James McClean reveals he’s been diagnosed with autism after seeing daughter’s traits in himself


James McClean reveals he’s been diagnosed with autism after seeing some of his daughter’s traits in himself as he learned more about it.

The 33 year old Wigan player and Ireland international made the heartwarming announcement via his Instagram in a post about his daughter for Autism Awareness Week.

He decided to reveal the news in support of his daughter, Willow-Ivy, who was diagnosed four years ago, which he has previously talked about wit his followers and to the media.

He wrote: “Autism awareness week 🧩

“As you all know, my daughter Willow-Ivy is autistic.

“The last 4 years have been life changing in the most amazing way but also very difficult at times as her daddy watching her overcome so many obstacles in her life and learning how to manage the challenges she faces on a daily basis.

“The more Erin and I learned about autism the more we began to recognise I was very similar to Willow in more ways than we thought.

“I see so many small traits in her that I see in myself. So I decided to go and get an ASD assessment.

“It’s been a bit of a journey and now having a diagnosis I feel it’s time to share it, for the week that’s in it.

“I have debated for a while going public in sharing this as I’ve done this for Willow-Ivy, to let her know that I understand and that being autistic wont and should never hold her back from reaching her goals and dreams.”


Social media users reacted as James McClean reveals he’s been diagnosed with autism after seeing his daughter’s traits in himself…

@browneindo: fair play to him… on and off the pitch

@tylerduren20: This guy is superb – the real deal


@Dermot46878770: This lad grows more important and relevant by the day, can’t wait till he gets his 100th cap.

@cillian32: James is a class act. ☘️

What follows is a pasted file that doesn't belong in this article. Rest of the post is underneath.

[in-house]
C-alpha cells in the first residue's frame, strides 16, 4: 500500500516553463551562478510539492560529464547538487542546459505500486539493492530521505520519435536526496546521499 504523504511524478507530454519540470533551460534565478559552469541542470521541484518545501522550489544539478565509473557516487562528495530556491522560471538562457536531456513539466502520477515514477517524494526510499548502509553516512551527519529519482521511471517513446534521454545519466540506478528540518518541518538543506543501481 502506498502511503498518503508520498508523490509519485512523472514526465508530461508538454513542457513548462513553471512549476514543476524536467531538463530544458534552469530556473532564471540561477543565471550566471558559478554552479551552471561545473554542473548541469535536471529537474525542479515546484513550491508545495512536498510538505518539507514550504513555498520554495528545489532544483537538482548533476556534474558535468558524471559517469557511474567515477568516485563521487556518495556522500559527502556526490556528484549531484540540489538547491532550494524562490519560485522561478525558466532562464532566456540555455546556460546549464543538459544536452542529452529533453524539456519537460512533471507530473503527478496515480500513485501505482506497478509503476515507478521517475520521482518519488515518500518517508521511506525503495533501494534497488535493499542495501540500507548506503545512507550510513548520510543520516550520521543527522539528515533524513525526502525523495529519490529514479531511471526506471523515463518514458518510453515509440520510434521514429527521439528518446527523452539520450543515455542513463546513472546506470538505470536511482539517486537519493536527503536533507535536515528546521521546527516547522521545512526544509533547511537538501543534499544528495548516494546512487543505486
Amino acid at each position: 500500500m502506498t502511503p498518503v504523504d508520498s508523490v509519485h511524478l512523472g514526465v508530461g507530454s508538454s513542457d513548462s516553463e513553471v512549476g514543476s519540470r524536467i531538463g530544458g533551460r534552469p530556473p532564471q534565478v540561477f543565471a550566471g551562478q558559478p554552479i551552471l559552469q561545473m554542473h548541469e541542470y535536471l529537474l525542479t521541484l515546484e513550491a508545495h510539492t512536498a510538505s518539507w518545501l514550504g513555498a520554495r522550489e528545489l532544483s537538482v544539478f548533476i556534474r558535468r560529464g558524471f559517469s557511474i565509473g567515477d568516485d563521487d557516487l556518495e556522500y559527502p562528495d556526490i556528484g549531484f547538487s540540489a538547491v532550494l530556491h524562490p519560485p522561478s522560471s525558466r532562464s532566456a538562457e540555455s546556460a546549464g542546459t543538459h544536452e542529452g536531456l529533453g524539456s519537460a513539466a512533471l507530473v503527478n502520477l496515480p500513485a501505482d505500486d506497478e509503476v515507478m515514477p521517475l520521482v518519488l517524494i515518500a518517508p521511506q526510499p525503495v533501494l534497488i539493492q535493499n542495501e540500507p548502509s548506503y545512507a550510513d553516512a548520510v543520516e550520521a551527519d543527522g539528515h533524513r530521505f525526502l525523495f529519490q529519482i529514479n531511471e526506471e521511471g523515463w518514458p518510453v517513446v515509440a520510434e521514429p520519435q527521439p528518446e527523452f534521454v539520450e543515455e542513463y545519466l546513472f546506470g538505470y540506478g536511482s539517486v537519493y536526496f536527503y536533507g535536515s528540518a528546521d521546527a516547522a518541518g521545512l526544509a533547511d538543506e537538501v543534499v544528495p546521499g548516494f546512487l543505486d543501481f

@mary_db10: Fair play to him for sharing. Parents should be offered the chance at diagnosis if their child is identified as autistic.

@Irish_Soc: Just another reason why he’s one of the Irish footballing 🐐s

@OMathuna89: James McClean showing the sort of courage We’ve long since come to expect from him. A true Irish legend 💪🇮🇪

@tjbrown___: Can’t say I’m huge fan of him but that’s class FairPlay

@Bfc_Matthew: I’m actually myself on the spectrum, so seeing this is so heartwarming. The more people understand autism, the more accepted it will be. Hate how it’s used as an insult nowadays when frankly there’s nothing wrong with it.

@jordo950: James McClean 👏 🇮🇪

@PostToPostSport: As an autistic person I’m proud of James. Great to see him open up. There’s a lot of stigma and challenges to face being autistic so it’s a big step and a courageous one.

What is autism?

Autistic people may act in a different way to other people

Autistic people may:

– find it hard to communicate and interact with other people
– find it hard to understand how other people think or feel
– find things like bright lights or loud noises overwhelming, stressful or uncomfortable
– get anxious or upset about unfamiliar situations and social events
– take longer to understand information
– do or think the same things over and over

Signs of autism in adults

Main signs of autism

Common signs of autism in adults include:

  • finding it hard to understand what others are thinking or feeling
  • getting very anxious about social situations
  • finding it hard to make friends or preferring to be on your own
  • seeming blunt, rude or not interested in others without meaning to
  • finding it hard to say how you feel
  • taking things very literally – for example, you may not understand sarcasm or phrases like “break a leg”
  • having the same routine every day and getting very anxious if it changes

Other signs of autism

You may also have other signs, like:

  • not understanding social “rules”, such as not talking over people
  • avoiding eye contact
  • getting too close to other people, or getting very upset if someone touches or gets too close to you
  • noticing small details, patterns, smells or sounds that others do not
  • having a very keen interest in certain subjects or activities
  • liking to plan things carefully before doing them

Autism in women and men

Autism can sometimes be different in women and men.

Autistic women may:

  • have learned to hide signs of autism to ‘fit in’ – by copying people who don’t have autism
  • be quieter and hide their feelings
  • appear to cope better with social situations
  • show fewer signs of repetitive behaviours

This means it can be harder to tell you’re autistic if you’re a woman.

The National Autistic Society have more information about autistic women and girls

Non-urgent advice:

See a GP if:

  • you think you may be autistic

If you already see a health professional, such as another doctor or therapist, you could speak to them instead.

Getting diagnosed can help you get any extra support you might need.

Find out how to get diagnosed

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